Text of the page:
As I said, do you have you avatar completely rigged? No? Then check out this guide to make the process easier.
How to Rig you Avatar for the Metaverse using Maya LT 3D
If you have everything ready, let's create a new set of bones for the eyes.
Now that you have it set up, mirror the new bones so you have them for both eyes.
Remember to name the bones correctly. Call them Eye_L and Eye_R, so there is no problem when we get to blender and CATS plugin.
Once this is done, now you only need to skin the new bones into the pupil, so it moves along.
Now everyhting is correctly set up. Export the avatar into an fbx and open Blender!
Using the plugin
Now in Blender, import the model we just exported. BUT do not use Blender's own import tool, use instead CATS own import feature.
If you character looks like a complete mess when you imported it, hit the Fix Model button and it should hopefully fix it.
You can use the Testing tab to try out for yourself how it looking so far with the Eye tracking.
Now you can simply export the character.
Setting it up in Unity
This last step is making sure everything works inside Unity! As far as setting up the Avatar inside VRChat, it's the same as always so you can use our guide:
Create and Upload a VRChat Avatar with Blend Shapes Visemes
The only thing we have to keep in mind is to set up the new eyes. Using the Eye Look menu, we can see down below a big sub-menu where we can select both eyes bones.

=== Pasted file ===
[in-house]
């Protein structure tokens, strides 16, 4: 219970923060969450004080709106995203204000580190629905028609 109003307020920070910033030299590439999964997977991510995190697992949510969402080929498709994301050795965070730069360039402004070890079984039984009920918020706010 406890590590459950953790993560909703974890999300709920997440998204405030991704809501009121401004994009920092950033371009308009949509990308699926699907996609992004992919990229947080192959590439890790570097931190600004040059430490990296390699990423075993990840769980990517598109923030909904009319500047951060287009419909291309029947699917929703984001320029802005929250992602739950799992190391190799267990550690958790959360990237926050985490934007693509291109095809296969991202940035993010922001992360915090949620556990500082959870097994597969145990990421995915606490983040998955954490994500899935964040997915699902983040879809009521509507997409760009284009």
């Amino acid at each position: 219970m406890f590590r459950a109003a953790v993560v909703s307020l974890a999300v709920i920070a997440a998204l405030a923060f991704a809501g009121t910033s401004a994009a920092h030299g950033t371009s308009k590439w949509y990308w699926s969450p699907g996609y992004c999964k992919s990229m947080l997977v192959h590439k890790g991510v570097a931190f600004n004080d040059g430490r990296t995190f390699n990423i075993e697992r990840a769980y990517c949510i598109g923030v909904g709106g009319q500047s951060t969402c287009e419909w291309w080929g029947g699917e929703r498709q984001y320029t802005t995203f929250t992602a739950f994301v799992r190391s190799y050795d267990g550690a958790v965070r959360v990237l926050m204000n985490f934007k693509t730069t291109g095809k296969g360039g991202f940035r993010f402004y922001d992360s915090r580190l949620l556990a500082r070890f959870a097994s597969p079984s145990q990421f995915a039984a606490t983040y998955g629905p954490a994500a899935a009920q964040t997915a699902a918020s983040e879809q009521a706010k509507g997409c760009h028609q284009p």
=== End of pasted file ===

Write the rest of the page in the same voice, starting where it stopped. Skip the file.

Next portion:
Once the bones are selected, you can play with each of the 5 different options to make them match their descriptions. Remember that the value you set it up to is the maximum value. That means that the eyes wont move more than that.
A little bit of History
Don't worry! This is going to be short, although the colour has been studied from the 15th century: how to obtain colours, involving physics, chemistry and even maths. But it's not until the year 1920, that the Bauhaus School developed different theories, about the transmission of the colours and how do we view them, especially the studies of Johannes Itten, a Swiss expressionist.
It's thanks to these studies that we could develop the modern colour theory.
Johannes Itten → Zweiklang 1964
Have you ever done an image in photoshop, but when you print it the colours look different? That's because we have different methods to produce colours, where the primary colours change.
These colours are used by screens, and anything that emits light. The wavelengs of the light create the different tones, and when more light is added, the tone is brighter.
In this palette we consider the primary colours the red, green and blue (RGB). Here, white is the combination of all, and black the absence of colours.
Used by anything that reflects light, like books or other print materials, unlike the additive system here, the pigment determines its colour to the human eye depending on the light reflected.
The primary colours here are: Cyan, Magenta and Yellow (CMY), white is the absence of colour while black is the combination of all colours.
It's important to remember that pigments we have at the moment don't absorb the light completely, because of that when we mix all the colours the closest to black will be a dark, dark brown. To fix that we add a four pigment, which we call Key, hence CMYK, this four pigment is essentially Black.
Primary, Secondary and a lot more
Once we have explained the different systems, it's time to start explaining the different things that compose a colour. Mixing all of this together is when we obtain any possible colour.